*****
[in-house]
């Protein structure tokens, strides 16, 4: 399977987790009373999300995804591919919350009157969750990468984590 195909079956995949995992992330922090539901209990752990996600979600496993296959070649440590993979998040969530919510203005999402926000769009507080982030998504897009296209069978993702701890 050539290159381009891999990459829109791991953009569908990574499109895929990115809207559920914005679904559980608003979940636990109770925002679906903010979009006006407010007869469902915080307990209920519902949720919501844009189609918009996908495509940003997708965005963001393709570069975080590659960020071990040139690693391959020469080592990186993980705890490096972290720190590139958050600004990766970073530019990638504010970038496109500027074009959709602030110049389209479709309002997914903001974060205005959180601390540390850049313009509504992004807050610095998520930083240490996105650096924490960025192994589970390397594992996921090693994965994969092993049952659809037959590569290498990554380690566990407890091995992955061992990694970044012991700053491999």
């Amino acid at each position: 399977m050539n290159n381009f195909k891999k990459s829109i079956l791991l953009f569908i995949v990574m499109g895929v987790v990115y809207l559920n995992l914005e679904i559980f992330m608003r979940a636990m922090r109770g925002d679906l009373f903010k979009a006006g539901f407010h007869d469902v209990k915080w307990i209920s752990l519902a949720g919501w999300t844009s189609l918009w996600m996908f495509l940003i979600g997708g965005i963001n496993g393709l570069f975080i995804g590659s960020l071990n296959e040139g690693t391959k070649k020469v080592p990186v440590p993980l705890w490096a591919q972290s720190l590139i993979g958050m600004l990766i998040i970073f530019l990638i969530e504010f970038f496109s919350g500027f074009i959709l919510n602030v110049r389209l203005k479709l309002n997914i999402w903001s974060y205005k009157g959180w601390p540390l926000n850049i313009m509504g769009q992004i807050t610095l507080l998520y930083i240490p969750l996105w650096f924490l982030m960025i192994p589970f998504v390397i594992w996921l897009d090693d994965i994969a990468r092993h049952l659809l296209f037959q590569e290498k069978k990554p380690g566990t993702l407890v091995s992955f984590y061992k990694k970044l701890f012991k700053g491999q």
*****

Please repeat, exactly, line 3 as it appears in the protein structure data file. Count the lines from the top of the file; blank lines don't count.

């Amino acid at each position: 399977m050539n290159n381009f195909k891999k990459s829109i079956l791991l953009f569908i995949v990574m499109g895929v987790v990115y809207l559920n995992l914005e679904i559980f992330m608003r979940a636990m922090r109770g925002d679906l009373f903010k979009a006006g539901f407010h007869d469902v209990k915080w307990i209920s752990l519902a949720g919501w999300t844009s189609l918009w996600m996908f495509l940003i979600g997708g965005i963001n496993g393709l570069f975080i995804g590659s960020l071990n296959e040139g690693t391959k070649k020469v080592p990186v440590p993980l705890w490096a591919q972290s720190l590139i993979g958050m600004l990766i998040i970073f530019l990638i969530e504010f970038f496109s919350g500027f074009i959709l919510n602030v110049r389209l203005k479709l309002n997914i999402w903001s974060y205005k009157g959180w601390p540390l926000n850049i313009m509504g769009q992004i807050t610095l507080l998520y930083i240490p969750l996105w650096f924490l982030m960025i192994p589970f998504v390397i594992w996921l897009d090693d994965i994969a990468r092993h049952l659809l296209f037959q590569e290498k069978k990554p380690g566990t993702l407890v091995s992955f984590y061992k990694k970044l701890f012991k700053g491999q």